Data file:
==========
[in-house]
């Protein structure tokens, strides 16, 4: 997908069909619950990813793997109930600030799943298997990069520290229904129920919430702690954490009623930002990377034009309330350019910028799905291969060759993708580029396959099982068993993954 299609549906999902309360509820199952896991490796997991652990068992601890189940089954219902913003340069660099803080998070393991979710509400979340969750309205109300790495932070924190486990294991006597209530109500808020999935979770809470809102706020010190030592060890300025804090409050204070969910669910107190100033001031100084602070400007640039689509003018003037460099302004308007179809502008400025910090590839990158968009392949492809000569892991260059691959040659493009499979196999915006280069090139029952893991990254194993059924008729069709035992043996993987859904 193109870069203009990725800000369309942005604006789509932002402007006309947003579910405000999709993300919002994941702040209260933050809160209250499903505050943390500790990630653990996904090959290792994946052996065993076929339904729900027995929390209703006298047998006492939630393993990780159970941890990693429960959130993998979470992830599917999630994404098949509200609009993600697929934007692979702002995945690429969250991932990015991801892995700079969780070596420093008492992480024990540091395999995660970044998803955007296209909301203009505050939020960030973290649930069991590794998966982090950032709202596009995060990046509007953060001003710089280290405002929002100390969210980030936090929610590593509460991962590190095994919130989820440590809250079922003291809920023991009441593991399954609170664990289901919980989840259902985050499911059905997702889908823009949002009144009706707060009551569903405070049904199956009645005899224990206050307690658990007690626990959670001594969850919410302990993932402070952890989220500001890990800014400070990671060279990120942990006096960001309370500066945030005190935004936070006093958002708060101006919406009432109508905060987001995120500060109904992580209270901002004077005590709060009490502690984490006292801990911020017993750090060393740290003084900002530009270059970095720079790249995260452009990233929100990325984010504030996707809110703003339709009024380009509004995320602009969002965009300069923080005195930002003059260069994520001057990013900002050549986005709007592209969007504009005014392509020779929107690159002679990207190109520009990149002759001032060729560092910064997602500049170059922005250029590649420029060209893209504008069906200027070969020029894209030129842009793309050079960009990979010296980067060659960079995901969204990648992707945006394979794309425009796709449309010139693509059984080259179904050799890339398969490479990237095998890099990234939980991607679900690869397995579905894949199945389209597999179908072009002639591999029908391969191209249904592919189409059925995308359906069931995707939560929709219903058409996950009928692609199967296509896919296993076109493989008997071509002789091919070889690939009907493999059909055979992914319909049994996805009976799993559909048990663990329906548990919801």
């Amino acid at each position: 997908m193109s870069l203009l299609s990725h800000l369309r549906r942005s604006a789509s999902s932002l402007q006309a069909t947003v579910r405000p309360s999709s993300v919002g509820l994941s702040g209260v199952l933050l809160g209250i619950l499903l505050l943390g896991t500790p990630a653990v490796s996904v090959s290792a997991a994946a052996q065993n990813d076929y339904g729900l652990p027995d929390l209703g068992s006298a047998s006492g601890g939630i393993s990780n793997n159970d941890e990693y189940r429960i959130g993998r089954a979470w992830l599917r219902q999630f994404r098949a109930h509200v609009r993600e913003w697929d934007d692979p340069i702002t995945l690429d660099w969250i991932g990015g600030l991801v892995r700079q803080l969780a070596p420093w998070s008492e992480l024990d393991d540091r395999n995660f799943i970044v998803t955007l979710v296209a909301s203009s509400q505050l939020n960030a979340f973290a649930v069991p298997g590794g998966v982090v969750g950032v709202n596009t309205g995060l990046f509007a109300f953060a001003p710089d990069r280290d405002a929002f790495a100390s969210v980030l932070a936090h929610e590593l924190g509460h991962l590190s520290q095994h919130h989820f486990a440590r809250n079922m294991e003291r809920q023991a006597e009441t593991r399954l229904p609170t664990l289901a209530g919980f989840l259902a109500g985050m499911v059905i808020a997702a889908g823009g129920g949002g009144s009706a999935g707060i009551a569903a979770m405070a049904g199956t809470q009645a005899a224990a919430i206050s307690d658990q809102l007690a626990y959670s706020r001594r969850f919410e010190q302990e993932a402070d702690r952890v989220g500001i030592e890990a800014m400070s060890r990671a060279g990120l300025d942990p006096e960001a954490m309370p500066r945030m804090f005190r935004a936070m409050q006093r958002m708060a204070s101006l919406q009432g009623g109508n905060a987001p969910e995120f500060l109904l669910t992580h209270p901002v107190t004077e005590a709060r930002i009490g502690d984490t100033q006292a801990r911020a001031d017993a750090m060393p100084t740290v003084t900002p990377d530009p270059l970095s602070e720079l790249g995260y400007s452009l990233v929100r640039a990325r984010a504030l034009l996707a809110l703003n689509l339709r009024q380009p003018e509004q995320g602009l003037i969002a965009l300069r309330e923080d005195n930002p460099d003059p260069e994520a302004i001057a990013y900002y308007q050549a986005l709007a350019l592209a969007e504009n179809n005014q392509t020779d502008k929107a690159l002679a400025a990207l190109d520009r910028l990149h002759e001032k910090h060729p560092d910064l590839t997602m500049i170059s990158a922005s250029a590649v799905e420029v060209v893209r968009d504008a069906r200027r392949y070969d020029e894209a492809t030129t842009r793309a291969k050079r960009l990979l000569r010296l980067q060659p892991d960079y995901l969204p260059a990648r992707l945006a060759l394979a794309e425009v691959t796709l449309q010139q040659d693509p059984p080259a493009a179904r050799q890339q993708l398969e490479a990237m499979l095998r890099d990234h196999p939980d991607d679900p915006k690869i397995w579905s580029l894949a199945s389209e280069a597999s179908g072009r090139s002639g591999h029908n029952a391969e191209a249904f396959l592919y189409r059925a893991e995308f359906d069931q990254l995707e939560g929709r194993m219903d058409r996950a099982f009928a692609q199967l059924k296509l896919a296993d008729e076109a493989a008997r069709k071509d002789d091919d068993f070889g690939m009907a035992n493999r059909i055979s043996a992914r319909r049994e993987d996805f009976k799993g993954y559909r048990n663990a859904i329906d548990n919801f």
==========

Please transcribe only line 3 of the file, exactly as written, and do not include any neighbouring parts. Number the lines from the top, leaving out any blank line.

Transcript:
């Amino acid at each position: 997908m193109s870069l203009l299609s990725h800000l369309r549906r942005s604006a789509s999902s932002l402007q006309a069909t947003v579910r405000p309360s999709s993300v919002g509820l994941s702040g209260v199952l933050l809160g209250i619950l499903l505050l943390g896991t500790p990630a653990v490796s996904v090959s290792a997991a994946a052996q065993n990813d076929y339904g729900l652990p027995d929390l209703g068992s006298a047998s006492g601890g939630i393993s990780n793997n159970d941890e990693y189940r429960i959130g993998r089954a979470w992830l599917r219902q999630f994404r098949a109930h509200v609009r993600e913003w697929d934007d692979p340069i702002t995945l690429d660099w969250i991932g990015g600030l991801v892995r700079q803080l969780a070596p420093w998070s008492e992480l024990d393991d540091r395999n995660f799943i970044v998803t955007l979710v296209a909301s203009s509400q505050l939020n960030a979340f973290a649930v069991p298997g590794g998966v982090v969750g950032v709202n596009t309205g995060l990046f509007a109300f953060a001003p710089d990069r280290d405002a929002f790495a100390s969210v980030l932070a936090h929610e590593l924190g509460h991962l590190s520290q095994h919130h989820f486990a440590r809250n079922m294991e003291r809920q023991a006597e009441t593991r399954l229904p609170t664990l289901a209530g919980f989840l259902a109500g985050m499911v059905i808020a997702a889908g823009g129920g949002g009144s009706a999935g707060i009551a569903a979770m405070a049904g199956t809470q009645a005899a224990a919430i206050s307690d658990q809102l007690a626990y959670s706020r001594r969850f919410e010190q302990e993932a402070d702690r952890v989220g500001i030592e890990a800014m400070s060890r990671a060279g990120l300025d942990p006096e960001a954490m309370p500066r945030m804090f005190r935004a936070m409050q006093r958002m708060a204070s101006l919406q009432g009623g109508n905060a987001p969910e995120f500060l109904l669910t992580h209270p901002v107190t004077e005590a709060r930002i009490g502690d984490t100033q006292a801990r911020a001031d017993a750090m060393p100084t740290v003084t900002p990377d530009p270059l970095s602070e720079l790249g995260y400007s452009l990233v929100r640039a990325r984010a504030l034009l996707a809110l703003n689509l339709r009024q380009p003018e509004q995320g602009l003037i969002a965009l300069r309330e923080d005195n930002p460099d003059p260069e994520a302004i001057a990013y900002y308007q050549a986005l709007a350019l592209a969007e504009n179809n005014q392509t020779d502008k929107a690159l002679a400025a990207l190109d520009r910028l990149h002759e001032k910090h060729p560092d910064l590839t997602m500049i170059s990158a922005s250029a590649v799905e420029v060209v893209r968009d504008a069906r200027r392949y070969d020029e894209a492809t030129t842009r793309a291969k050079r960009l990979l000569r010296l980067q060659p892991d960079y995901l969204p260059a990648r992707l945006a060759l394979a794309e425009v691959t796709l449309q010139q040659d693509p059984p080259a493009a179904r050799q890339q993708l398969e490479a990237m499979l095998r890099d990234h196999p939980d991607d679900p915006k690869i397995w579905s580029l894949a199945s389209e280069a597999s179908g072009r090139s002639g591999h029908n029952a391969e191209a249904f396959l592919y189409r059925a893991e995308f359906d069931q990254l995707e939560g929709r194993m219903d058409r996950a099982f009928a692609q199967l059924k296509l896919a296993d008729e076109a493989a008997r069709k071509d002789d091919d068993f070889g690939m009907a035992n493999r059909i055979s043996a992914r319909r049994e993987d996805f009976k799993g993954y559909r048990n663990a859904i329906d548990n919801f």